If your GPS-driven panel functions seem glitchy this week the cause might be a Cannibal Coronal Mass Ejection (CME) and it’s as sinister as it sounds. The sun is reaching the end of Solar Cycle 25, which means solar flares and their resulting mayhem on radio transmissions is nearing a peak. According to datacenterdynamics there have already been some disruptions from solar flares but space weather geeks are now bracing for a Cannibal CME, which could damage gear on satellites and on the ground. Apparently one just missed Earth on Tuesday and there’s a good chance another will be unleashed in the next few days.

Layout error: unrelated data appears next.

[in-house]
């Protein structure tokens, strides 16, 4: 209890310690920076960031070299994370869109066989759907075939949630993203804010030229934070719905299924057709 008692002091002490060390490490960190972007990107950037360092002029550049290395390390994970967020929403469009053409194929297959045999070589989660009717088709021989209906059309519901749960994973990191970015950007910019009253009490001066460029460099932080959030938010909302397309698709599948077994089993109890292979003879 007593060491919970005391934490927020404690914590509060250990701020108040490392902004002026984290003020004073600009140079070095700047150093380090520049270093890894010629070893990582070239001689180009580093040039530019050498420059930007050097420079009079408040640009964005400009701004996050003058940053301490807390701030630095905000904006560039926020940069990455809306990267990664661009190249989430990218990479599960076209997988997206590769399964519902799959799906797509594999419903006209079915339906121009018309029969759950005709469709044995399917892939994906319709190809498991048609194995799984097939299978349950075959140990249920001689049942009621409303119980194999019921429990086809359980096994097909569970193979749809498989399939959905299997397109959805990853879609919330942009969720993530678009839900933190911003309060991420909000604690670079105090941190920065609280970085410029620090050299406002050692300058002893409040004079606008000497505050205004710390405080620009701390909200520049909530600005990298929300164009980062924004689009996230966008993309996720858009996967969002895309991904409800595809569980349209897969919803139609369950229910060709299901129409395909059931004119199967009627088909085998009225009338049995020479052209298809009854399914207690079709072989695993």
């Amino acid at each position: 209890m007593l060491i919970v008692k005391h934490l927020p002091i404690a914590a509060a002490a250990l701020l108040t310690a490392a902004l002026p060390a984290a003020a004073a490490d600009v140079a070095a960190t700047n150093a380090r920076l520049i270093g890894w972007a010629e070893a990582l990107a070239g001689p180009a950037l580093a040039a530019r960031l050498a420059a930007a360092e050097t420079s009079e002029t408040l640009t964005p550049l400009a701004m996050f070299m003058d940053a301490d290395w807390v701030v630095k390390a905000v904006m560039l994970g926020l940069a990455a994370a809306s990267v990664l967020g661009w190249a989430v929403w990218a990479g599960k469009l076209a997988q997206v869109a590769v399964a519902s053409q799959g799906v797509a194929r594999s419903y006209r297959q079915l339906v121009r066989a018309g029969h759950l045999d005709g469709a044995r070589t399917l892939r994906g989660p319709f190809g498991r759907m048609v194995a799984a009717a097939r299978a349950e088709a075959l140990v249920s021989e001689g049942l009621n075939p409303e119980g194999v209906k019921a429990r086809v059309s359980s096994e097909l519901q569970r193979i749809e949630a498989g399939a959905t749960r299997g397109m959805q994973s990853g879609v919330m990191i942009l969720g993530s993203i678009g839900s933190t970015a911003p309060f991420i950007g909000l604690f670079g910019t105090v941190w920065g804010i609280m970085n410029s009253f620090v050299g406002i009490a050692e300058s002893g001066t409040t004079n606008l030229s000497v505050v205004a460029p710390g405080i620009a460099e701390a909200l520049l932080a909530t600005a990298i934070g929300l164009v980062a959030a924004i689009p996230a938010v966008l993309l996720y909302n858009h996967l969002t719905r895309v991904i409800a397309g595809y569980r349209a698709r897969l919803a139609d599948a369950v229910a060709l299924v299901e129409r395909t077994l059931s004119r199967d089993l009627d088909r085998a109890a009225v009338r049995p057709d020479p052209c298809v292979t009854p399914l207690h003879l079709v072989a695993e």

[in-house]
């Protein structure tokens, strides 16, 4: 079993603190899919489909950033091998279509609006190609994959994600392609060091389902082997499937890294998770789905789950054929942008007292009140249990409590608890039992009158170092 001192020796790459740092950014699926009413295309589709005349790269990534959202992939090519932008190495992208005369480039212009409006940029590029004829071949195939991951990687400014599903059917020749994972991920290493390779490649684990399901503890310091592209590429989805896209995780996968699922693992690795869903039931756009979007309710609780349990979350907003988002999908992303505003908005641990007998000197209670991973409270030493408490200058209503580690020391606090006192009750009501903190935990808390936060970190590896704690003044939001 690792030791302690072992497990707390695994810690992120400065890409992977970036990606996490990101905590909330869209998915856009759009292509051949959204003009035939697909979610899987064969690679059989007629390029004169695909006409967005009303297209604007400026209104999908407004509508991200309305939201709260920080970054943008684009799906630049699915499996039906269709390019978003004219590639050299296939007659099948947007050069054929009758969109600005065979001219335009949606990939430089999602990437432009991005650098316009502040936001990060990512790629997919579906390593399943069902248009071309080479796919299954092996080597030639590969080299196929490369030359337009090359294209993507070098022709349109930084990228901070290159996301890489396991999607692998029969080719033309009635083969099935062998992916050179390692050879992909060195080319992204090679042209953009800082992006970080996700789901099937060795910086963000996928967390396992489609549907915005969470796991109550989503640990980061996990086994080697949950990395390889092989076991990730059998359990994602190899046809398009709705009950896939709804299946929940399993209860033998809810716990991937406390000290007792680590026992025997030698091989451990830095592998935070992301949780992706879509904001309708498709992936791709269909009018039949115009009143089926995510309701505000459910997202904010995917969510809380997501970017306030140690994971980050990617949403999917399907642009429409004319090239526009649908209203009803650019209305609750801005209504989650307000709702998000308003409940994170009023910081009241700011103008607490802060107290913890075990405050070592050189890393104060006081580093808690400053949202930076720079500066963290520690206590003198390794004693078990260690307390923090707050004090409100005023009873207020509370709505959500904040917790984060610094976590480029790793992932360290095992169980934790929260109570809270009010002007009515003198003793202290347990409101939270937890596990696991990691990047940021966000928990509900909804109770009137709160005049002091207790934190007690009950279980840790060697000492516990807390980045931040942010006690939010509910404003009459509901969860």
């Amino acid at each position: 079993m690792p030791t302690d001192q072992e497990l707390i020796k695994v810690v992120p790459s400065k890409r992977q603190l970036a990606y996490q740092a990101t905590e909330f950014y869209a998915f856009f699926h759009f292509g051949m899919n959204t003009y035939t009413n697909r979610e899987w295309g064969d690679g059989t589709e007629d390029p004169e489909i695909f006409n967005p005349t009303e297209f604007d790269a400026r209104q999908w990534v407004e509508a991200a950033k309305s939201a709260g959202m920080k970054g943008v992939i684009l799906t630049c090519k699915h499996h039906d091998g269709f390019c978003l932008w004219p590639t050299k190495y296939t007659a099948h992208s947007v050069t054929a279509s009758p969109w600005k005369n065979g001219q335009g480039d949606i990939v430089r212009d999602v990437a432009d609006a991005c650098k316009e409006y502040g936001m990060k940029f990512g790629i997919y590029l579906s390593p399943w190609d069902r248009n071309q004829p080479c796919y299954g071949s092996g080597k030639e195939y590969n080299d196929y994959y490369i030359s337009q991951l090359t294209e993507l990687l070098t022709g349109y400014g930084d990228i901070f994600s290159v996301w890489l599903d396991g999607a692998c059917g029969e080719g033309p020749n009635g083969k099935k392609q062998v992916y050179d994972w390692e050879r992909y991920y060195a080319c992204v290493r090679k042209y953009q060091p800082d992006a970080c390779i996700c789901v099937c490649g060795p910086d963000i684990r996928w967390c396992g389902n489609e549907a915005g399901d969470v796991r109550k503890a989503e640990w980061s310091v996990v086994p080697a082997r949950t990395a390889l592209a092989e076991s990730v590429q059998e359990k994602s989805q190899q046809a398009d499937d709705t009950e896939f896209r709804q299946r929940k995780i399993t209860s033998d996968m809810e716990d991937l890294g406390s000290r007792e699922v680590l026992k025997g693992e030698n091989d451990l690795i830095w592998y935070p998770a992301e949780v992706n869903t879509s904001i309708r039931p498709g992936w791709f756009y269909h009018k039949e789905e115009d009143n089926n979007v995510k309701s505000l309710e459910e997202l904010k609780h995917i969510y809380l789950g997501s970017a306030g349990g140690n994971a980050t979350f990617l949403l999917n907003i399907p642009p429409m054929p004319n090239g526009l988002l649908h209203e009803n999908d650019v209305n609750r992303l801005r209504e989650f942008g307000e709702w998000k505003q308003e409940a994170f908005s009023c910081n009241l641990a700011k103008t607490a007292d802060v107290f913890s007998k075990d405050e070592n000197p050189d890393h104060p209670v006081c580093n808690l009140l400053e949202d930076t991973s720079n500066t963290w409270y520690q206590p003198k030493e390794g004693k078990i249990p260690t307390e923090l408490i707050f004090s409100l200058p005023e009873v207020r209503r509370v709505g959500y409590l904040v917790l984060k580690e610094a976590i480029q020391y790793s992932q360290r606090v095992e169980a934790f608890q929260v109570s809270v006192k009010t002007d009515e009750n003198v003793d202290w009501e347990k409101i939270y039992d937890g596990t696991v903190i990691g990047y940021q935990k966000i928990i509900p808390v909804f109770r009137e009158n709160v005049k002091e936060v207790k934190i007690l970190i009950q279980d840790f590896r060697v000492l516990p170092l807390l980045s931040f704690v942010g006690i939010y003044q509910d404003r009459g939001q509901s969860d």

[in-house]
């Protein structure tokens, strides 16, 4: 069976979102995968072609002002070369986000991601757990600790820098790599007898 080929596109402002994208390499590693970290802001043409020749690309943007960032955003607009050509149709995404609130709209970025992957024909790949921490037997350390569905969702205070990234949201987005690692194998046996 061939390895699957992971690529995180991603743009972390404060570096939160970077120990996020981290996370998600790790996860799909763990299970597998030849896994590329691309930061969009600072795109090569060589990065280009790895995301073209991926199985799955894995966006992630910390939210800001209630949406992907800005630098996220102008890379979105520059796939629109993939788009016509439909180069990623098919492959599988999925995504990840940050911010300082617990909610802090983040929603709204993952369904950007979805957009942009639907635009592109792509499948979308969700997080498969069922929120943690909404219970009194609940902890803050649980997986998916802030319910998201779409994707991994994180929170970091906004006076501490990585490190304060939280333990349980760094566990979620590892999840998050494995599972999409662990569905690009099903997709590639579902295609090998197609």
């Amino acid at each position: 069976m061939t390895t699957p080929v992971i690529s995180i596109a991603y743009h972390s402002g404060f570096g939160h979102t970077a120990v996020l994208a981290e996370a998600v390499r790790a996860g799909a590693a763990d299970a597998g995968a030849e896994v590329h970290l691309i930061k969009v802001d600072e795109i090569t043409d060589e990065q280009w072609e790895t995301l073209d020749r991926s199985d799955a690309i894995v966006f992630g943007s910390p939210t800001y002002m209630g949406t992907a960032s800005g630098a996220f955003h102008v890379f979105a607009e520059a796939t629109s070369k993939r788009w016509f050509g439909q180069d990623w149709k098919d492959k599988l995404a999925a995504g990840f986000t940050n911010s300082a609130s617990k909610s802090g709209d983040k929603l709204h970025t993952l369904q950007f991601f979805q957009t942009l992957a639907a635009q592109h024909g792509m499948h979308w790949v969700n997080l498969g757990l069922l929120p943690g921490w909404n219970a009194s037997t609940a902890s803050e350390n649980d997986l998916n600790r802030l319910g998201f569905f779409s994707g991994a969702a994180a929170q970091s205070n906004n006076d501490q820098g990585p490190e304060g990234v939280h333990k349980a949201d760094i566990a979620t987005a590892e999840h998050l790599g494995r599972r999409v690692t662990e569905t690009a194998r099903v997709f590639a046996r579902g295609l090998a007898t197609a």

CMEs occur when tumultuous forces on the sun’s surface turn into a release of billions of tons of charged plasma, which is what the sun is made of, into space. Sometimes a second release of plasma blows off the sun at a higher speed than the earlier one and engulfs the first one, hence the Cannibal label. The result is a much more powerful release. It’s apparently happened before and the systems have recovered, but at least some disruption of equipment, particularly gear operating at 5 MHz and below, is possible.